Report: Michigan Economy Suffers More Than Most States


COVID-19 pandemic and resulting economic contraction is affecting Michigan more than many other states, says new investigation by Comerica Inc.

Regional economists at the Dallas-based bank report that Michigan’s GDP fell at an annualized rate of 41% in the second quarter. During the same period, U.S. GDP declined at an annualized rate of 32.9%, while real GDP fell by 5%, according to at the Bureau of Economic Analysis.

“We expect Michigan’s results to be a little worse than average due to the concentration of the state‘s auto industry,” economists Robert Dye and Daniel Sanabria wrote in the report released Monday. “Auto assembly lines were closed in April and thousands of employees were put on leave, affecting the state’s economy.”

Economists said they expected slightly better times in the future.

“We expect some recovery in the third quarter, reflecting the recovery in auto production and the partial rollback of social mitigation policies,” Dye and Sanabria said in the report.

The report notes that annualized GDP is expected to grow 17.3% in the third quarter, followed by 8.3% growth in the fourth quarter and single-digit growth in 2021.

“After the very high peak rate of 20% in Q2 2020, we are showing a fairly rapid improvement to around 15% by the end of this year,” the report says. “However, after the rapid partial reabsorption of workers on leave this year, we expect labor utilization to slow significantly in 2021.”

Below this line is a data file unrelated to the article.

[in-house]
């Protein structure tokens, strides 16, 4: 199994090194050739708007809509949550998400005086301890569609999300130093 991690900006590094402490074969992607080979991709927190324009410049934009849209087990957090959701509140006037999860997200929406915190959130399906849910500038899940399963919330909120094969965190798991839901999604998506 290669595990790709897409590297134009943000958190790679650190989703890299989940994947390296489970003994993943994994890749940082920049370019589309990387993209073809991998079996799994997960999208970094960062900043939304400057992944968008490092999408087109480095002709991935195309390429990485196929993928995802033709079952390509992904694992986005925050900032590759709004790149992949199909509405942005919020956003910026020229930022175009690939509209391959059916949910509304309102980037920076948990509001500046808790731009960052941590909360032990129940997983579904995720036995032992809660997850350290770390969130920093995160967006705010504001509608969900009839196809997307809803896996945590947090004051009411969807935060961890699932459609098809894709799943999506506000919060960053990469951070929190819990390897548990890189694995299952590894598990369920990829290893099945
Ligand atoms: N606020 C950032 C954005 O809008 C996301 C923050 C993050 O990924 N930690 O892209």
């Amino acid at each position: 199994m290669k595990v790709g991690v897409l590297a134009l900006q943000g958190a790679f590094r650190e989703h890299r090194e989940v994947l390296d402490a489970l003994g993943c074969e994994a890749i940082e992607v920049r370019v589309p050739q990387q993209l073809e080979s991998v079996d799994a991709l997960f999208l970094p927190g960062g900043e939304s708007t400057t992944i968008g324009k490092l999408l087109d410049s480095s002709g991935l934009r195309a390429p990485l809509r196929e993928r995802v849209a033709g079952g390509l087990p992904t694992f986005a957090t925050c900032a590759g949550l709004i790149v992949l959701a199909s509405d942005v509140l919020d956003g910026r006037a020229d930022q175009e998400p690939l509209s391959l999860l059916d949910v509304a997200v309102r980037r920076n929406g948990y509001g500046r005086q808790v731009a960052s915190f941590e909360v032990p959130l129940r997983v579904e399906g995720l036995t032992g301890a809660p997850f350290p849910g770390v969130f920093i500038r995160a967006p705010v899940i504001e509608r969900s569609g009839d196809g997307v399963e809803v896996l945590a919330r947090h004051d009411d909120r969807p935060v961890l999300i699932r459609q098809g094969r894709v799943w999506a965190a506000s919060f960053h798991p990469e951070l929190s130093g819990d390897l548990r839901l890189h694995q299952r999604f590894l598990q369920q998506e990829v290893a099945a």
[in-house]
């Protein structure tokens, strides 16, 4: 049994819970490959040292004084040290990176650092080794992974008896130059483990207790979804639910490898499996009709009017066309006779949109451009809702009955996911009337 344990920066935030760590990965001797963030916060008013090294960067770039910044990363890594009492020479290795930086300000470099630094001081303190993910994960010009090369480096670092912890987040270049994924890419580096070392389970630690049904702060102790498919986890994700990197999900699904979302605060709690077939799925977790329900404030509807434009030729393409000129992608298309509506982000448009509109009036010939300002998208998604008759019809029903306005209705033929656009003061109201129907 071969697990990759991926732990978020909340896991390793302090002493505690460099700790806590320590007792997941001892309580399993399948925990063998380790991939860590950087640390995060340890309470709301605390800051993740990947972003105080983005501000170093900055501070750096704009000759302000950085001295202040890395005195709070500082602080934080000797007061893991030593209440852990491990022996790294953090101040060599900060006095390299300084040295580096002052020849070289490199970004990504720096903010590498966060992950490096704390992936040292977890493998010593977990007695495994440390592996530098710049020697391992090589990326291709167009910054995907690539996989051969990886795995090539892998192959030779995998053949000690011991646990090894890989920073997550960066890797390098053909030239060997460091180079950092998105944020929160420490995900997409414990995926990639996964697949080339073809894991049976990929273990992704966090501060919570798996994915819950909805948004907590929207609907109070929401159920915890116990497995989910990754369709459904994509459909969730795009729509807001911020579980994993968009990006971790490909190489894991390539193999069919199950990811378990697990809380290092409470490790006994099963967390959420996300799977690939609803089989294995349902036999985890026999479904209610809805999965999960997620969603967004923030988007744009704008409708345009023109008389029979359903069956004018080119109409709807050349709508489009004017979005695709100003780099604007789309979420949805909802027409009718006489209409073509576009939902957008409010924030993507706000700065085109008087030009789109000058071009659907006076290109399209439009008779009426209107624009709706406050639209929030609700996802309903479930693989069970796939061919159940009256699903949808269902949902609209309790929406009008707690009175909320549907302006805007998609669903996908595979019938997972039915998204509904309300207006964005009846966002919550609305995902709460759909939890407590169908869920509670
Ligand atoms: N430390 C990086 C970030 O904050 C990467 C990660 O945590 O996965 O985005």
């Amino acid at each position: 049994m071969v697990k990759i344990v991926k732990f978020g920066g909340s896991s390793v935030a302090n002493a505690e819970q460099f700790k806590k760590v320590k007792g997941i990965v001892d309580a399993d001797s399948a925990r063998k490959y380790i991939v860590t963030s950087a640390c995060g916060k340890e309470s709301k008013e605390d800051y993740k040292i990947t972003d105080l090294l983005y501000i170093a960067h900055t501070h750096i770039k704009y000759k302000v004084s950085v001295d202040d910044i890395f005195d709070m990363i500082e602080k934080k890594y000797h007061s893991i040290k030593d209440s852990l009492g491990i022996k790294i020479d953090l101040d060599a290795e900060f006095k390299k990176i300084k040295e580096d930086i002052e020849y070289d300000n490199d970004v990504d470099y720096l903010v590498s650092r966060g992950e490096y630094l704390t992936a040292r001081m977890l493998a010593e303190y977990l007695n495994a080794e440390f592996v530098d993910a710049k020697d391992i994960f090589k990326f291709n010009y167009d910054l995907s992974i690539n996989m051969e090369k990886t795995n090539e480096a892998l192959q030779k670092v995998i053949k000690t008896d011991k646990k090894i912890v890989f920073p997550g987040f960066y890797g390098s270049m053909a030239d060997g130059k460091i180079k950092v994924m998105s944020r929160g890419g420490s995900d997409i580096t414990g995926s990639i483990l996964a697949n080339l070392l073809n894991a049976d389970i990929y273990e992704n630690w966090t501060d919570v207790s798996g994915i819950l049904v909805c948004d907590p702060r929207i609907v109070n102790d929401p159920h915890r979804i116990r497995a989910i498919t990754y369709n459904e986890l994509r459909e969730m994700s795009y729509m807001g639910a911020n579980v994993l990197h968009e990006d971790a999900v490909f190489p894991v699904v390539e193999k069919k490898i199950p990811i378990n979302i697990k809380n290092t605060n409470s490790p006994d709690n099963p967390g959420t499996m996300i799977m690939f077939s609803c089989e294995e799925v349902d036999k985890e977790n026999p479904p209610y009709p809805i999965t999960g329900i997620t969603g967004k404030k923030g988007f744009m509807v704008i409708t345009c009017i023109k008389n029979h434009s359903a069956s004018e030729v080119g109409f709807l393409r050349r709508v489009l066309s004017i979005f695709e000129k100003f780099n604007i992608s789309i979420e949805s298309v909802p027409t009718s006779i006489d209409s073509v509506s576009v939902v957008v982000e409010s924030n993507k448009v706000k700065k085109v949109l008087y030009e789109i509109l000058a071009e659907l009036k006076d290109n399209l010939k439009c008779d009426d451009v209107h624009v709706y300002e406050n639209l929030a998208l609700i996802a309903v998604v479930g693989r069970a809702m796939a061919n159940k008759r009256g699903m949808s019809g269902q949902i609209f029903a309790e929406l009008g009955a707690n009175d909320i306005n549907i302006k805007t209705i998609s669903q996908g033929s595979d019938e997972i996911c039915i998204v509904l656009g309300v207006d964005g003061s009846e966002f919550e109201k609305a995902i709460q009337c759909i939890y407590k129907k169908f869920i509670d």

The report notes that it will likely take three years to “recover from the peak in GDP” that occurred in the fourth quarter of last year.

Separately, a University of Michigan report released Friday noted that Michigan is not expected to rebound to pre-pandemic employment levels until 2024.

The toll of the coronavirus pandemic on the city of Detroit will also be “deep and lasting”, with the number of jobs in the city not expected to rebound until 2023, according to economic forecasts. The UM report noted that Detroit is on track for a faster recovery than the state in part because of several large-scale real estate projects that remain underway.